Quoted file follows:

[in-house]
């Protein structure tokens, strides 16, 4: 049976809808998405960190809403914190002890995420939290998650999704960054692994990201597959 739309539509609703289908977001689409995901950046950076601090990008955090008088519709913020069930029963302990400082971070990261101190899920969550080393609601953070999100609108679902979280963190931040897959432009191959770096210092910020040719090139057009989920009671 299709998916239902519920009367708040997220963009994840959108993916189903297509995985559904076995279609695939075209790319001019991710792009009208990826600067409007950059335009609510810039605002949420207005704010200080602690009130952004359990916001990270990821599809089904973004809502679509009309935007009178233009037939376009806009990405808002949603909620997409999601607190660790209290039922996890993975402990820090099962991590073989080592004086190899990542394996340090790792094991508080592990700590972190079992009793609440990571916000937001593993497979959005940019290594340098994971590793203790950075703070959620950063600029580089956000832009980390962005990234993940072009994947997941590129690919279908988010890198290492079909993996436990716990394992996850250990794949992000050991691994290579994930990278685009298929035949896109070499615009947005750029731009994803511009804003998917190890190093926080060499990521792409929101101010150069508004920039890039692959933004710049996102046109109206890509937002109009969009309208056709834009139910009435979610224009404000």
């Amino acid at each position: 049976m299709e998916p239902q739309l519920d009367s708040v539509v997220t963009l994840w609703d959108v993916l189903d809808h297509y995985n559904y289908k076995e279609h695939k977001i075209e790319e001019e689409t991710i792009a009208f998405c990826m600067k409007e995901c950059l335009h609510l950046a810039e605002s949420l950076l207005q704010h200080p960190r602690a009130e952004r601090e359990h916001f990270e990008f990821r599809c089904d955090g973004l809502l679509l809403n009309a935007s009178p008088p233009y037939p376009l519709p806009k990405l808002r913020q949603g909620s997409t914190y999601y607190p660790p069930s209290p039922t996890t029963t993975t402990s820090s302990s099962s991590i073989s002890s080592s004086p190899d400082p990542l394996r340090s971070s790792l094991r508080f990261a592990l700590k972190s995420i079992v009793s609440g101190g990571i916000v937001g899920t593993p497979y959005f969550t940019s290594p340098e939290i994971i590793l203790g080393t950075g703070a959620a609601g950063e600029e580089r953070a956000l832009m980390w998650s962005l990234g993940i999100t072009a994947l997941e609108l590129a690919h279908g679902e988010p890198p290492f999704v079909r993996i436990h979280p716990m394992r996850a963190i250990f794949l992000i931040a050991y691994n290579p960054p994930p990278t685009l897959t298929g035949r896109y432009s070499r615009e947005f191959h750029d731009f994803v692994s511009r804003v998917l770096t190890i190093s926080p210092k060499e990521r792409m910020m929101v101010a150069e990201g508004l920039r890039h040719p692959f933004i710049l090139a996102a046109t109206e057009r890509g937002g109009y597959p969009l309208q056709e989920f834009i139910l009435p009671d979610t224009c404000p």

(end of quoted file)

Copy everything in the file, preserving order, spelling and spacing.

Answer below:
[in-house]
């Protein structure tokens, strides 16, 4: 049976809808998405960190809403914190002890995420939290998650999704960054692994990201597959 739309539509609703289908977001689409995901950046950076601090990008955090008088519709913020069930029963302990400082971070990261101190899920969550080393609601953070999100609108679902979280963190931040897959432009191959770096210092910020040719090139057009989920009671 299709998916239902519920009367708040997220963009994840959108993916189903297509995985559904076995279609695939075209790319001019991710792009009208990826600067409007950059335009609510810039605002949420207005704010200080602690009130952004359990916001990270990821599809089904973004809502679509009309935007009178233009037939376009806009990405808002949603909620997409999601607190660790209290039922996890993975402990820090099962991590073989080592004086190899990542394996340090790792094991508080592990700590972190079992009793609440990571916000937001593993497979959005940019290594340098994971590793203790950075703070959620950063600029580089956000832009980390962005990234993940072009994947997941590129690919279908988010890198290492079909993996436990716990394992996850250990794949992000050991691994290579994930990278685009298929035949896109070499615009947005750029731009994803511009804003998917190890190093926080060499990521792409929101101010150069508004920039890039692959933004710049996102046109109206890509937002109009969009309208056709834009139910009435979610224009404000």
């Amino acid at each position: 049976m299709e998916p239902q739309l519920d009367s708040v539509v997220t963009l994840w609703d959108v993916l189903d809808h297509y995985n559904y289908k076995e279609h695939k977001i075209e790319e001019e689409t991710i792009a009208f998405c990826m600067k409007e995901c950059l335009h609510l950046a810039e605002s949420l950076l207005q704010h200080p960190r602690a009130e952004r601090e359990h916001f990270e990008f990821r599809c089904d955090g973004l809502l679509l809403n009309a935007s009178p008088p233009y037939p376009l519709p806009k990405l808002r913020q949603g909620s997409t914190y999601y607190p660790p069930s209290p039922t996890t029963t993975t402990s820090s302990s099962s991590i073989s002890s080592s004086p190899d400082p990542l394996r340090s971070s790792l094991r508080f990261a592990l700590k972190s995420i079992v009793s609440g101190g990571i916000v937001g899920t593993p497979y959005f969550t940019s290594p340098e939290i994971i590793l203790g080393t950075g703070a959620a609601g950063e600029e580089r953070a956000l832009m980390w998650s962005l990234g993940i999100t072009a994947l997941e609108l590129a690919h279908g679902e988010p890198p290492f999704v079909r993996i436990h979280p716990m394992r996850a963190i250990f794949l992000i931040a050991y691994n290579p960054p994930p990278t685009l897959t298929g035949r896109y432009s070499r615009e947005f191959h750029d731009f994803v692994s511009r804003v998917l770096t190890i190093s926080p210092k060499e990521r792409m910020m929101v101010a150069e990201g508004l920039r890039h040719p692959f933004i710049l090139a996102a046109t109206e057009r890509g937002g109009y597959p969009l309208q056709e989920f834009i139910l009435p009671d979610t224009c404000p």